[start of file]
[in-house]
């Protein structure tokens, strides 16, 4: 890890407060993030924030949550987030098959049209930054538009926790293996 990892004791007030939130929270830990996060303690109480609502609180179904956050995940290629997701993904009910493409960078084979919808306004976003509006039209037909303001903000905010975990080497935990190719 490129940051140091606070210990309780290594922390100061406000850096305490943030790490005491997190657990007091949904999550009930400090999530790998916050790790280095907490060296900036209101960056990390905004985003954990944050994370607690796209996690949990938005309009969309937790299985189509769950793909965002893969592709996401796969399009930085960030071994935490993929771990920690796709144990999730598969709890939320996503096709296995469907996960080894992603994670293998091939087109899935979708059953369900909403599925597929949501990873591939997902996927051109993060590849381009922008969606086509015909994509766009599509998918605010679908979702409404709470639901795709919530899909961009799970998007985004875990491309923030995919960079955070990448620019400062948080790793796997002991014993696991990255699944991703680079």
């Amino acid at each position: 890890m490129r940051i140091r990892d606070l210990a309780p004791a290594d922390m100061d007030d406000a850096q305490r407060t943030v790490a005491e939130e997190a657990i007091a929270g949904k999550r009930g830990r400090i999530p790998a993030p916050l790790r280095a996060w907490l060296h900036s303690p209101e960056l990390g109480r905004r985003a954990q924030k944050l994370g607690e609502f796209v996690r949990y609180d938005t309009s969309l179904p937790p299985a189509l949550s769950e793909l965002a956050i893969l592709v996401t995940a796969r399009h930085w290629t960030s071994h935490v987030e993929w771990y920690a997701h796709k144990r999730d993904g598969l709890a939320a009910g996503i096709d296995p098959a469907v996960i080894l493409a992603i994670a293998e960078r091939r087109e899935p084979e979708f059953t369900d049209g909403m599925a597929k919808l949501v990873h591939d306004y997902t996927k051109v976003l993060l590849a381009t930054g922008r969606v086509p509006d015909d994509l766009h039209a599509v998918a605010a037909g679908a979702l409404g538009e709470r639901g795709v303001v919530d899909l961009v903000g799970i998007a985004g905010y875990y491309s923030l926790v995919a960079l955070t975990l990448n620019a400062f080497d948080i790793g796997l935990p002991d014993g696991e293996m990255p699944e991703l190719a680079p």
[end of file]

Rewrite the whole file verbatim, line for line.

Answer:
[in-house]
């Protein structure tokens, strides 16, 4: 890890407060993030924030949550987030098959049209930054538009926790293996 990892004791007030939130929270830990996060303690109480609502609180179904956050995940290629997701993904009910493409960078084979919808306004976003509006039209037909303001903000905010975990080497935990190719 490129940051140091606070210990309780290594922390100061406000850096305490943030790490005491997190657990007091949904999550009930400090999530790998916050790790280095907490060296900036209101960056990390905004985003954990944050994370607690796209996690949990938005309009969309937790299985189509769950793909965002893969592709996401796969399009930085960030071994935490993929771990920690796709144990999730598969709890939320996503096709296995469907996960080894992603994670293998091939087109899935979708059953369900909403599925597929949501990873591939997902996927051109993060590849381009922008969606086509015909994509766009599509998918605010679908979702409404709470639901795709919530899909961009799970998007985004875990491309923030995919960079955070990448620019400062948080790793796997002991014993696991990255699944991703680079």
């Amino acid at each position: 890890m490129r940051i140091r990892d606070l210990a309780p004791a290594d922390m100061d007030d406000a850096q305490r407060t943030v790490a005491e939130e997190a657990i007091a929270g949904k999550r009930g830990r400090i999530p790998a993030p916050l790790r280095a996060w907490l060296h900036s303690p209101e960056l990390g109480r905004r985003a954990q924030k944050l994370g607690e609502f796209v996690r949990y609180d938005t309009s969309l179904p937790p299985a189509l949550s769950e793909l965002a956050i893969l592709v996401t995940a796969r399009h930085w290629t960030s071994h935490v987030e993929w771990y920690a997701h796709k144990r999730d993904g598969l709890a939320a009910g996503i096709d296995p098959a469907v996960i080894l493409a992603i994670a293998e960078r091939r087109e899935p084979e979708f059953t369900d049209g909403m599925a597929k919808l949501v990873h591939d306004y997902t996927k051109v976003l993060l590849a381009t930054g922008r969606v086509p509006d015909d994509l766009h039209a599509v998918a605010a037909g679908a979702l409404g538009e709470r639901g795709v303001v919530d899909l961009v903000g799970i998007a985004g905010y875990y491309s923030l926790v995919a960079l955070t975990l990448n620019a400062f080497d948080i790793g796997l935990p002991d014993g696991e293996m990255p699944e991703l190719a680079p």